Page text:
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I7 Vs. I5

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October 13, 2013 6:08:23 AM

It has been a long time since I've posted on this board, and probably even longer since I've posted anything worth reading. I was actually just doing some research for college and stumbled onto something that left me wondering. I know that this is an old debate, but it always seemed that the advice coming from this board was: just buy the i5 if you are building a gaming machine (or whatever other apps may apply), because the i7 is getting the bulk of its performance gains via hyperthreading. I started to read this article and this is what made me think of this:

"It's one of the primary reasons that the Core i7 is faster than the Core i5 in some tasks: it has 30% more cache! Hyperthreading may not always be an advantage but having a larger cache is almost always an advantage. I specifically mention this because this advantage of the Core i7 over the Core i5 is often overlooked."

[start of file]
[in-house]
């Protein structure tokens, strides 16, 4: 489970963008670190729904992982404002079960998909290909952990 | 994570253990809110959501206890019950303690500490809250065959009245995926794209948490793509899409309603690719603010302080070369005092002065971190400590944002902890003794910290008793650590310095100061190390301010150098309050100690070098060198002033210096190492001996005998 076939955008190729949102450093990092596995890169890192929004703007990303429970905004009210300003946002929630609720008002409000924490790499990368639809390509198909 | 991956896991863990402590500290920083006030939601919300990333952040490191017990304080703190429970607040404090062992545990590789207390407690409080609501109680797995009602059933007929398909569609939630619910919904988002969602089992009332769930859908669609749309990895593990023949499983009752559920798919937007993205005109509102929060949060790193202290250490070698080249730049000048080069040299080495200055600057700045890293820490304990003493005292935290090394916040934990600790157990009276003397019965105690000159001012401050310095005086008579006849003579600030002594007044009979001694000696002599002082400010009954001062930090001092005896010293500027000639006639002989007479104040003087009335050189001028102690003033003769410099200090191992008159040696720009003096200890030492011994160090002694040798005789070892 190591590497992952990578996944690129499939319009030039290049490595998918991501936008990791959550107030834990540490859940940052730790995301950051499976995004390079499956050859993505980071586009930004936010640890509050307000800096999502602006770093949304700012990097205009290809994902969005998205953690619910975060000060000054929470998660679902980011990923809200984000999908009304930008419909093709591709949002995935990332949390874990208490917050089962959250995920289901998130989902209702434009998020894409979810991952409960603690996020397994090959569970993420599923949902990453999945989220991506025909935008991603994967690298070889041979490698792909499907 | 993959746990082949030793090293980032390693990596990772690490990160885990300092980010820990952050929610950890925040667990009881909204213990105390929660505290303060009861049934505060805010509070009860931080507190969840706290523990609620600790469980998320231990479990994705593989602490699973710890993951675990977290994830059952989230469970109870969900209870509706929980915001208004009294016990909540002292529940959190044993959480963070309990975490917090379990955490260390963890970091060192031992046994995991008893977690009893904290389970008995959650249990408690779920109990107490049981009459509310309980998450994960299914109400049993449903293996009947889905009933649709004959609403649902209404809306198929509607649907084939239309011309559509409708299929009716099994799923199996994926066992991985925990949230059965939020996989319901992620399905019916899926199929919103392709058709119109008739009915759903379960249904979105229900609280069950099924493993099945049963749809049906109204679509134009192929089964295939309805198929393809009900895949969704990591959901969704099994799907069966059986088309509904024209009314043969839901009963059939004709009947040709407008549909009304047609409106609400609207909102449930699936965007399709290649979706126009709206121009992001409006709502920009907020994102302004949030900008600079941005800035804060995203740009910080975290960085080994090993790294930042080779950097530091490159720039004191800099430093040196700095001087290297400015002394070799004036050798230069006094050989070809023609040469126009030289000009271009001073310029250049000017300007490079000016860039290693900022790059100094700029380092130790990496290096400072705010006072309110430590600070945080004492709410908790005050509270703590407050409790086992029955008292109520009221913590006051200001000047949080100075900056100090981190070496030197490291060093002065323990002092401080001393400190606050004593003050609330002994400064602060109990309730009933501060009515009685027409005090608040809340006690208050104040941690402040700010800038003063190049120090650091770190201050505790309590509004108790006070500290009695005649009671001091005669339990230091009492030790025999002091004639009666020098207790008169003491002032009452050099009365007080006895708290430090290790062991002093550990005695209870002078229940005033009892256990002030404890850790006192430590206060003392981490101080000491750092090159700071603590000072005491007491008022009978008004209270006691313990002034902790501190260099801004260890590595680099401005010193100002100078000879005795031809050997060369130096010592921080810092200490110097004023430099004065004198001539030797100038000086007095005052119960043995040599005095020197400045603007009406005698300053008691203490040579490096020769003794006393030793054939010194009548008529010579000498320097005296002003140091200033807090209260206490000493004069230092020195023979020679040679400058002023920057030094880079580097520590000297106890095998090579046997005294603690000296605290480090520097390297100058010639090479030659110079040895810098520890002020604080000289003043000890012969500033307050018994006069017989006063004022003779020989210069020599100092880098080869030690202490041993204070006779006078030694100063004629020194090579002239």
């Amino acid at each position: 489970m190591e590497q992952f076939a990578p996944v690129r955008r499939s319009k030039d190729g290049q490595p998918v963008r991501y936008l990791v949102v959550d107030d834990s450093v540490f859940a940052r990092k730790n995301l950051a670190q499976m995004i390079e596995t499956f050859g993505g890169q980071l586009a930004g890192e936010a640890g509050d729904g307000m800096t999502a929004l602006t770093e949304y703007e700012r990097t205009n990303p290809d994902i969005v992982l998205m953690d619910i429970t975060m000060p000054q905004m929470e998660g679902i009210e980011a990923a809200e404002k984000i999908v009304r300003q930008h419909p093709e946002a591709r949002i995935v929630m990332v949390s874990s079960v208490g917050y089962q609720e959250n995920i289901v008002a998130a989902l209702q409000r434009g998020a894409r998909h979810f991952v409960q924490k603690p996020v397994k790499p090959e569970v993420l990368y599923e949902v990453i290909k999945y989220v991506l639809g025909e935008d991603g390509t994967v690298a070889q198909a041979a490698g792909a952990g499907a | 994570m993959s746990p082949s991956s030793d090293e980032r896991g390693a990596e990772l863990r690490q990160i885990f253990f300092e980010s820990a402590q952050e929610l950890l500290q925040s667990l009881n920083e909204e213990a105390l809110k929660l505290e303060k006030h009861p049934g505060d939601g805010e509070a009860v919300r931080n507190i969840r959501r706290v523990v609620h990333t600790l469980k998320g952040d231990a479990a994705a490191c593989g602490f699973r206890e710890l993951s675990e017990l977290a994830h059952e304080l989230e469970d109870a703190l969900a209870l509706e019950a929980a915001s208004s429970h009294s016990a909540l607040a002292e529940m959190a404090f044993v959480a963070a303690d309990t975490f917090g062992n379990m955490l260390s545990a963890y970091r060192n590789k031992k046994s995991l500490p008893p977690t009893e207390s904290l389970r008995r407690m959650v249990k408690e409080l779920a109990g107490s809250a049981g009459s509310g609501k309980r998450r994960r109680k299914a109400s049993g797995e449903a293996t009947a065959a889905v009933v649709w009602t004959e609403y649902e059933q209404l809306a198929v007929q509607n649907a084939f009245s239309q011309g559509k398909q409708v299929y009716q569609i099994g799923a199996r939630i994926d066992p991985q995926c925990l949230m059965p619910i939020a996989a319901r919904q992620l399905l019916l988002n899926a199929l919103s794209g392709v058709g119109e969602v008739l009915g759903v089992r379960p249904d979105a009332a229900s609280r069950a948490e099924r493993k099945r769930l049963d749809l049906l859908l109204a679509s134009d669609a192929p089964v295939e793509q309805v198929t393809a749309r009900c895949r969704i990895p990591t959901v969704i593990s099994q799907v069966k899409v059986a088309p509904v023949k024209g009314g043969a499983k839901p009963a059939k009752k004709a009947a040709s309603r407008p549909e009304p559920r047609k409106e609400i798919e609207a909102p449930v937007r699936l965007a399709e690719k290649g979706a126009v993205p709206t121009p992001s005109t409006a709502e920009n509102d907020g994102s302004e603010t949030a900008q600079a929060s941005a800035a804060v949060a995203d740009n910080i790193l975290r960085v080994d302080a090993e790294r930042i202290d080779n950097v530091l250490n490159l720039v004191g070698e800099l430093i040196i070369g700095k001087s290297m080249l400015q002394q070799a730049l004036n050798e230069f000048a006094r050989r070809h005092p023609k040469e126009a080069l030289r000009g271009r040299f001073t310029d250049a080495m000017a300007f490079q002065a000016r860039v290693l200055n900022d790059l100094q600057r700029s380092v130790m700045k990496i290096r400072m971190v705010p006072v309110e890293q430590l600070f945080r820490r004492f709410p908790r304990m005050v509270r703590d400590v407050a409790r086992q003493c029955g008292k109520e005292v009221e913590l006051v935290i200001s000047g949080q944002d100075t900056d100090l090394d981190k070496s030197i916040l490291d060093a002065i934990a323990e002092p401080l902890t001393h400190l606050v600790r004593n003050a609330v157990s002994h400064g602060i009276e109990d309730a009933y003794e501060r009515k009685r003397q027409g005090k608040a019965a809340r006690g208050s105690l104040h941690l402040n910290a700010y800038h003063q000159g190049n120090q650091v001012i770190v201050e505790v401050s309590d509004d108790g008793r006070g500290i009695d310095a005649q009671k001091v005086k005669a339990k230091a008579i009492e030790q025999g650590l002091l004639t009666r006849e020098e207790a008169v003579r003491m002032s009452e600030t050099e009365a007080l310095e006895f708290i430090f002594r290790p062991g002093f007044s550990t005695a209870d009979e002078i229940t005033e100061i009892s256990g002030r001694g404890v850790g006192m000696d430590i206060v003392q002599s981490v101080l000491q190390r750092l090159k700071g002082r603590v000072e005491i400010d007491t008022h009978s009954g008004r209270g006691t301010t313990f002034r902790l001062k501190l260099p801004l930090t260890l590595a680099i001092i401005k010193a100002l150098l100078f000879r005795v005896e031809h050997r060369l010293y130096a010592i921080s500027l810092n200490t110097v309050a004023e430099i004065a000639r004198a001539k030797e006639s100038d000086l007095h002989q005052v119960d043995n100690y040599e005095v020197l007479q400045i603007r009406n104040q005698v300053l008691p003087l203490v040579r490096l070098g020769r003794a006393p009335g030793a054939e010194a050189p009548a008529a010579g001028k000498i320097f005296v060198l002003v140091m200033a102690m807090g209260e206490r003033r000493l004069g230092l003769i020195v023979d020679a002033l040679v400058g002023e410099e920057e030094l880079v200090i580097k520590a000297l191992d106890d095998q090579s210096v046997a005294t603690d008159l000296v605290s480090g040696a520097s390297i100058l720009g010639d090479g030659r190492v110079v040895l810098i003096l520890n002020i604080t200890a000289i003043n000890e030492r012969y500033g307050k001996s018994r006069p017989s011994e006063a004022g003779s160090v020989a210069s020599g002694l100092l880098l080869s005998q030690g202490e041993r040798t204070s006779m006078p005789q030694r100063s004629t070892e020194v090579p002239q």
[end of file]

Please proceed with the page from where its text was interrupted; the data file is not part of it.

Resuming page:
I am just wondering why I generally did not see this mentioned in the past here. I'm sure it was mentioned before here, but generally, the conventional advice usually seemed to be don't even bother wasting the extra money on i7, get the top i5.

the full article is at this url: http://www.enthusiastpc.net/articles/00004/3.aspx

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October 13, 2013 6:15:53 AM

But it's still not a big factor. You'll have to first exceed the i5 cache to justify the purchase of 30% more cache. And so in terms of performance, there's no good way to compare them, especially since most of the performance differential depends on the application. It's like buying 16GB of RAM when you won't use up 8GB. Where's the advantage in that? You just wasted money. The i7 is $100 more than its respective i5 here in the USA. So $100 for 30% more cache is a poor validation for purchase if that is the only reason. I'd rather buy something else for $100.
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October 13, 2013 6:17:48 AM

i5- Gaming, Non-Intense rendering etc.